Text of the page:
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Introduction to Principle Private Residence Relief

Thursday 13th February 2014

This is our basic introduction to Principle Private Residence Relief (PPR).

A gain arising on the sale of an individual's only or main private residence is exempt from Capital Gains Tax (CGT) under PPR.

If you have occupied the whole of the residence for the entire time of ownership then any gain is exempt from CGT.

If however the residence has become a second home at some point (i.e. not your PPR) then only part of the gain is exempt. This is calculated by taking the total gain and multiplying it by the period of occupation divided by the total period of ownership.

For example: You own a house for 10 years but for the last four years it has been your second home.

You sell the property and make a total gain of £100,000 this is then apportioned by multiplying it by 6 (period of occupation) divided by 10 (total period of ownership) = 0.6 x £100,000 = £60,000. This is the gain that will receive PPR relief. £40,000 will then be taxed.

HOWEVER

PPR also states that the final 36 months of ownership are exempt from CGT if at some point the residence has been the taxpayer's main residence.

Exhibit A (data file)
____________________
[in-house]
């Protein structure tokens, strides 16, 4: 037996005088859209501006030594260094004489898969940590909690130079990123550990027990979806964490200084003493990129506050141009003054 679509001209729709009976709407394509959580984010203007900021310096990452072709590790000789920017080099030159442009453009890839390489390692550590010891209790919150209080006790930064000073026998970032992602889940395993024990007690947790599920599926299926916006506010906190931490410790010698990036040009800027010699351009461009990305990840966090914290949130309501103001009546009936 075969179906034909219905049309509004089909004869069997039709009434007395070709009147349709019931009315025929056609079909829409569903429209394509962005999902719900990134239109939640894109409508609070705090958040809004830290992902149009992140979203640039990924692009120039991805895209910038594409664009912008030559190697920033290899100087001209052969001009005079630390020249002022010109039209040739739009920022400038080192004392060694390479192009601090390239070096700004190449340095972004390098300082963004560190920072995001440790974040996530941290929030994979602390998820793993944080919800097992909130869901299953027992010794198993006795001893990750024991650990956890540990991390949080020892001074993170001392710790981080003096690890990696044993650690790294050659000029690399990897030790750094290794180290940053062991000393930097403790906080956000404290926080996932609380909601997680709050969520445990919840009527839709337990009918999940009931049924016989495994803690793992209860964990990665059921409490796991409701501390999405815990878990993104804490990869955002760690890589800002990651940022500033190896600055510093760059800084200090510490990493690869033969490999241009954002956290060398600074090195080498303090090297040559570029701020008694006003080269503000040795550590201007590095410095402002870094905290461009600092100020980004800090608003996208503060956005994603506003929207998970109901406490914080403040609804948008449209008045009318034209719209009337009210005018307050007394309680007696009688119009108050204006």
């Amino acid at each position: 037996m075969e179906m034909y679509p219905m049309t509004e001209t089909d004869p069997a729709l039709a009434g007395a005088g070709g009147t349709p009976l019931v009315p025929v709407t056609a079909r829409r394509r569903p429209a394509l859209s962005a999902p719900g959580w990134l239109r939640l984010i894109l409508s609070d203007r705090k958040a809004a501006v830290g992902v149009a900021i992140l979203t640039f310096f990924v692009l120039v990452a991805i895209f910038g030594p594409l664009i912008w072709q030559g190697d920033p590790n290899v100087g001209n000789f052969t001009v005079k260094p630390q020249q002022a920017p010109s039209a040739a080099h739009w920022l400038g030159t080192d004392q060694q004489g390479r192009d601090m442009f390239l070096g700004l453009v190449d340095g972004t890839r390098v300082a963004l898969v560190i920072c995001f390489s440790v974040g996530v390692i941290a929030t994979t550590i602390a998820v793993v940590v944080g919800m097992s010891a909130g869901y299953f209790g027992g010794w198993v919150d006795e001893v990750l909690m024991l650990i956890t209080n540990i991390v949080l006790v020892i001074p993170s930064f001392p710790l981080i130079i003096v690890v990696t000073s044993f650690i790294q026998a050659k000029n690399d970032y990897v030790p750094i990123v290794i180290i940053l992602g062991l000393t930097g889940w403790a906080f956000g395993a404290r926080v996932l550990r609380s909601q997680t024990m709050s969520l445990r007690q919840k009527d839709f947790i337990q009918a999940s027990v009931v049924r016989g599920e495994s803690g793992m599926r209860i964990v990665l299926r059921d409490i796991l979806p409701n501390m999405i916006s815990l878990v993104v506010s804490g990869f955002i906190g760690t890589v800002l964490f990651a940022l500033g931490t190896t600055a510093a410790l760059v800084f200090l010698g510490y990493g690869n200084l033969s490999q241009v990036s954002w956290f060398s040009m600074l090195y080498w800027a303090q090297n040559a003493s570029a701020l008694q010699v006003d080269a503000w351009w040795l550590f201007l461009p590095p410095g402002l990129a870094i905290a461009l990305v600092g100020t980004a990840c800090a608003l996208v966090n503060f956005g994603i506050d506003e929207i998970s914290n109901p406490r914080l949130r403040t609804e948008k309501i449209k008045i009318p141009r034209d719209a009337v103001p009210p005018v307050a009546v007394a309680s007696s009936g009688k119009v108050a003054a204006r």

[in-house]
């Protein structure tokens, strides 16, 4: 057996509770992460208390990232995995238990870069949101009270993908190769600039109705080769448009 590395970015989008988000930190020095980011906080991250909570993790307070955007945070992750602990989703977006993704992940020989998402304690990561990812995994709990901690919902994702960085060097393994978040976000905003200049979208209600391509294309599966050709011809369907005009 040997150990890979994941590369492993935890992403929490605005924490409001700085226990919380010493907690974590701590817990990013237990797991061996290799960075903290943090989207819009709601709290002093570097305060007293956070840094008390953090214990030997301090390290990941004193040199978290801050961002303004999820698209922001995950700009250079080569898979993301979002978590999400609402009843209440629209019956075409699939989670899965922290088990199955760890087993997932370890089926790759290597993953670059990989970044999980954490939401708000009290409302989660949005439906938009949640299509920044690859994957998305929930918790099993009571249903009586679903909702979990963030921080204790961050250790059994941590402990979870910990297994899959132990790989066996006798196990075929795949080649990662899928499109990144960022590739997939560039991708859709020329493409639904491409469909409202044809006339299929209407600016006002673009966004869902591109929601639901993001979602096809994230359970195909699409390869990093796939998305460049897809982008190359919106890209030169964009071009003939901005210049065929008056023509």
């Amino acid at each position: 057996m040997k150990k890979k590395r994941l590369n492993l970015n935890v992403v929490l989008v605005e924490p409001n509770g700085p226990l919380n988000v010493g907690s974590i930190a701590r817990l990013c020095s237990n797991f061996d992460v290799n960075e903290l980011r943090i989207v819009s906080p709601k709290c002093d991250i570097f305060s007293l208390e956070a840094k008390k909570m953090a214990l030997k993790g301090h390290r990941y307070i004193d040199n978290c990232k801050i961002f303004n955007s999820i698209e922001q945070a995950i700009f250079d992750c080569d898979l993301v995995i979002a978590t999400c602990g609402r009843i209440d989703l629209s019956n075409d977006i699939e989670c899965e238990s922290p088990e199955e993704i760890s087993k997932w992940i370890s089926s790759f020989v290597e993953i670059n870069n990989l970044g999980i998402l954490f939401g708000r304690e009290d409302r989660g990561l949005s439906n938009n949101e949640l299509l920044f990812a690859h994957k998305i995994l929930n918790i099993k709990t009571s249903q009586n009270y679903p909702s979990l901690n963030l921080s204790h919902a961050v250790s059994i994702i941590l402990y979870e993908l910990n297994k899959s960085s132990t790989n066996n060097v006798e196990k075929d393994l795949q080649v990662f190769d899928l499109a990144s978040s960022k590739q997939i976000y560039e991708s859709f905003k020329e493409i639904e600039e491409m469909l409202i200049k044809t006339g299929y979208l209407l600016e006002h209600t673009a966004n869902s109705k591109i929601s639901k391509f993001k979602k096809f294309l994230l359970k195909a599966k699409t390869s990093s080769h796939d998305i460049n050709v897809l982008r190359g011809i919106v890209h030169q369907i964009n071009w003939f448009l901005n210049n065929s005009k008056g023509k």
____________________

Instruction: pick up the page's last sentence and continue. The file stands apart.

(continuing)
So in the example above, the period of occupation was 6 years, the final 3 years (36 months) are also exempt, leaving just 1 year's worth of the gain as taxable. £100,000 x (9/10) = £90,000 receives PPR relief and £10,000 is taxable.

Each person in the UK is eligible for a CGT allowance currently set at £10,900 meaning the first £10,900 of Capital Gains is not taxed - in the example above the £10,000 of taxable gain would be wiped out by this relief and the whole £100,000 gain would therefore be tax free.

This is a basic introduction to PPR and CGT, I hope you can see that by understanding how PPR works we can make tax planning decisions that could wipe out a CGT charge. Taking tax advice before you make any decision is therefore key.

If you have any questions please do get in touch.

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